I pulled myself out of the sinkhole of infertility to live a somewhat functional life. My daughter (adopted) became the center of my life. I had a self again, and that self was her. She also packed a powerful punch of serotonin every time I held her, looked at her, cared for her. But over a decade into marriage I had suppressed myself so long, I was breaking apart. Suppressing the power I had, but that had been stunted by my patriarchal upbringing, very nearly killed me.
Now I know I have the priesthood and I feel a sacred anger for the fact that I’m told not to use it. I’m angry to go to church and have a man stand up and tell me what will happen, when the small but powerful woman that heads my ward’s Relief Society sits and listens. I’m angry that little boys have opportunities to serve the whole congregation while my Beehives are expected to sit idly in their pews. I’m angry that I’ve been told not to bless or anoint my children, but if you don’t believe I have laid hands on my children and exercised my priesthood on their behalf, you would be sorely mistaken. I’ve laid hands on a little boy terrified to go to sleep for the scenes that would play across the screen of his eyelids, and I’ve lifted them to find him comforted, no nightmares terrorizing him through that night. I’ve laid hands on my daughter and asked God to heal her, to keep the air moving in and out of her wheezing lungs. I’ve exercised my priesthood on behalf of my children, and saying that publicly could get me excommunicated in a church led by men who are afraid of my power.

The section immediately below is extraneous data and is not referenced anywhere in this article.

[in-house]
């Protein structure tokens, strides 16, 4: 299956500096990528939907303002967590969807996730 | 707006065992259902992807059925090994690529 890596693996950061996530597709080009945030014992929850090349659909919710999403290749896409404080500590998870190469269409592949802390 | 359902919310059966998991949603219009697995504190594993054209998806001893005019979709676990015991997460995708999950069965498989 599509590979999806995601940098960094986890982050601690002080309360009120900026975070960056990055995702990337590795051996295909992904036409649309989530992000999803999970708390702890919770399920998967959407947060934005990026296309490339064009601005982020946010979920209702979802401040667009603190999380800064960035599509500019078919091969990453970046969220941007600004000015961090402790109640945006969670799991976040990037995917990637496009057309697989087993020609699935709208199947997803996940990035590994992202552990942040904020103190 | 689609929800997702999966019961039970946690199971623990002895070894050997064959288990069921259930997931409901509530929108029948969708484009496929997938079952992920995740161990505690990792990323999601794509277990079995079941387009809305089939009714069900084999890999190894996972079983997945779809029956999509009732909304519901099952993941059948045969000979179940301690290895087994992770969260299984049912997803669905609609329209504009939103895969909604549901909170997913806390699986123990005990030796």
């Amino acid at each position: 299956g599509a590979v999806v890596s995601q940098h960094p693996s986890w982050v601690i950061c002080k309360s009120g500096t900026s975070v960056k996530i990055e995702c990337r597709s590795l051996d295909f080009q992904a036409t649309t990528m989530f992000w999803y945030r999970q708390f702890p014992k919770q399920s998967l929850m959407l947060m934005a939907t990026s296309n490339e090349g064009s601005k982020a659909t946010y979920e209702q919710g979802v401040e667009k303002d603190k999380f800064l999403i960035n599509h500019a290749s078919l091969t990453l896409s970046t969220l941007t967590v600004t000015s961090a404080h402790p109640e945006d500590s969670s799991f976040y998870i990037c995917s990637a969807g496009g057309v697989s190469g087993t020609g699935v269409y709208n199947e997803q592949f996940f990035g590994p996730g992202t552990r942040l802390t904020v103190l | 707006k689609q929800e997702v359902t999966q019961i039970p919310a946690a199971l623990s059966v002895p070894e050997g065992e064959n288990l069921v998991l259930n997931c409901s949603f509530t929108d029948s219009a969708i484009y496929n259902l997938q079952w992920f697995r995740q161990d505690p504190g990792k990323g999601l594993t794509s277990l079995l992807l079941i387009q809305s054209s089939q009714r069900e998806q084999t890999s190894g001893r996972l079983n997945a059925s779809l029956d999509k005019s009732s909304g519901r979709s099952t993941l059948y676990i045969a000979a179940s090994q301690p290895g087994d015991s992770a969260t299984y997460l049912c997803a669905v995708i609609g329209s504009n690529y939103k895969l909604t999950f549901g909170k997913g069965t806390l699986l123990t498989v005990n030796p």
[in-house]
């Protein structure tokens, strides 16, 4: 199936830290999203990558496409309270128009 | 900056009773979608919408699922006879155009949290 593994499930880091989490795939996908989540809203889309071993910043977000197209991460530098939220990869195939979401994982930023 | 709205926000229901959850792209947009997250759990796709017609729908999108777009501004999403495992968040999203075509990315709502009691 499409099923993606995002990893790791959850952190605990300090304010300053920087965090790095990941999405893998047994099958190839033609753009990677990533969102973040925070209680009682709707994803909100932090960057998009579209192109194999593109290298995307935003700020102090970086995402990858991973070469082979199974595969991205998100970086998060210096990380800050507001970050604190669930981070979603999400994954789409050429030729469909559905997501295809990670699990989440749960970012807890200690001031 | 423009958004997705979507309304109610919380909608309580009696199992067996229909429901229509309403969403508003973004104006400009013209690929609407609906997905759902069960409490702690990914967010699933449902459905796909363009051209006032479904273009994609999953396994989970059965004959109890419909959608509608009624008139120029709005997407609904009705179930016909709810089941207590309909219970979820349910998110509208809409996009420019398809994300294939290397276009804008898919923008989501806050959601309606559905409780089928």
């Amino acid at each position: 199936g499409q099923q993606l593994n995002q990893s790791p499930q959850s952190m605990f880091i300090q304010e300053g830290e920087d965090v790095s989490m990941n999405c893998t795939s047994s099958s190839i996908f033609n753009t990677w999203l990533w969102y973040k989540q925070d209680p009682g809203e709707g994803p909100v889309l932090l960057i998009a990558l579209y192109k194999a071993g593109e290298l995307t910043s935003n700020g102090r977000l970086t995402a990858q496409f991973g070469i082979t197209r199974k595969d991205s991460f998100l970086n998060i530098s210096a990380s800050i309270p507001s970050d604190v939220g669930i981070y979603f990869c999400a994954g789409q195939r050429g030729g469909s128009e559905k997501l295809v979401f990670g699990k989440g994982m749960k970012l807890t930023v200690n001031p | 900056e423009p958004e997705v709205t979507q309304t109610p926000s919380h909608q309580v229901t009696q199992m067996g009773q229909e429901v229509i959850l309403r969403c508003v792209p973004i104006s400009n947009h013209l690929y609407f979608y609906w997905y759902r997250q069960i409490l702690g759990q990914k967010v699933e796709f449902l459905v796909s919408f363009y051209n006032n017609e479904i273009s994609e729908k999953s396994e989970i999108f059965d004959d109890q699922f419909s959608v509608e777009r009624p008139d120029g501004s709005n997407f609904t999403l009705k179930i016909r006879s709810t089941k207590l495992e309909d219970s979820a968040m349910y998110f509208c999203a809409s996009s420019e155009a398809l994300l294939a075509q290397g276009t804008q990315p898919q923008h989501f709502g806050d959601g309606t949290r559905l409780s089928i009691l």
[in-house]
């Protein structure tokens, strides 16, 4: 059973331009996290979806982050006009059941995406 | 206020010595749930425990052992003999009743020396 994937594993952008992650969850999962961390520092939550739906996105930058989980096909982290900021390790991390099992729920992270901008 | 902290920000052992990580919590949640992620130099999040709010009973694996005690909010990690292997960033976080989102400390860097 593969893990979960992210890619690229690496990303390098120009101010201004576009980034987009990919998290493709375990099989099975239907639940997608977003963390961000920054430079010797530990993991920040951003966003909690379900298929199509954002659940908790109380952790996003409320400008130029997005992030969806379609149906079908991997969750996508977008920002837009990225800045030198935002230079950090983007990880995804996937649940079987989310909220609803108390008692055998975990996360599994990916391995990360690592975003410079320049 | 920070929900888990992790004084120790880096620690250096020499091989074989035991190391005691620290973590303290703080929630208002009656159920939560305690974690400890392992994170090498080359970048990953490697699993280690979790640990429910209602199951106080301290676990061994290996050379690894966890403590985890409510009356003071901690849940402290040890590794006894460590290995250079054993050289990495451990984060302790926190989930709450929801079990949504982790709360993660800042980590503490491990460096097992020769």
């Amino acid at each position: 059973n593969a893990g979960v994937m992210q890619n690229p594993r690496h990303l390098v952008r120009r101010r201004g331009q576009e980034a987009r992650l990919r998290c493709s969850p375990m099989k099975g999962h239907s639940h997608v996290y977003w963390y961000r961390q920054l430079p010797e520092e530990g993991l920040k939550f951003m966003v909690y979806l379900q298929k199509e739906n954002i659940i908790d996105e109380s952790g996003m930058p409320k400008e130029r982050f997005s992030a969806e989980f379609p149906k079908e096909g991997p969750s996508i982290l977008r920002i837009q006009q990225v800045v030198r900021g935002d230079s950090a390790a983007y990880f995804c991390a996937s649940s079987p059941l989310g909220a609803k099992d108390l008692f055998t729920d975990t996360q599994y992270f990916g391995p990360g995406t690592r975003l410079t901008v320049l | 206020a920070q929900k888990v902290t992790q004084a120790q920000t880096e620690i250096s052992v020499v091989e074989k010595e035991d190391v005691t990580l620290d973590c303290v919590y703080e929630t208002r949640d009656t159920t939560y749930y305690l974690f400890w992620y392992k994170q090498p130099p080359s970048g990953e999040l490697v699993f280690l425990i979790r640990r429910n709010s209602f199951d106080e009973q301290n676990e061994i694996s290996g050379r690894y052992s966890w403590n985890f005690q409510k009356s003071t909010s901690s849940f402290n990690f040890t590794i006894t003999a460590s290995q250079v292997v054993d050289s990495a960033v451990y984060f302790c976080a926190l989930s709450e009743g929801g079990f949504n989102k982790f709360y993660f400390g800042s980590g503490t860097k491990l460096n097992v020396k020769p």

These tiny crumbs–letting women pray in conference, allowing us to be witnesses, rephrasing the temple ceremony to reflect more equity–they aren’t enough for me. They only make me hungrier for the bowls of bread and milk that I am owed. I have lived on these crumbs for over three decades, and I am starving. If I have to, I will rob the heaping bowls of the men that surround me and take my fill. The morsels that are intended to assuage my anger only add fire to my flames of indignation. I am ready to shout myself into existence.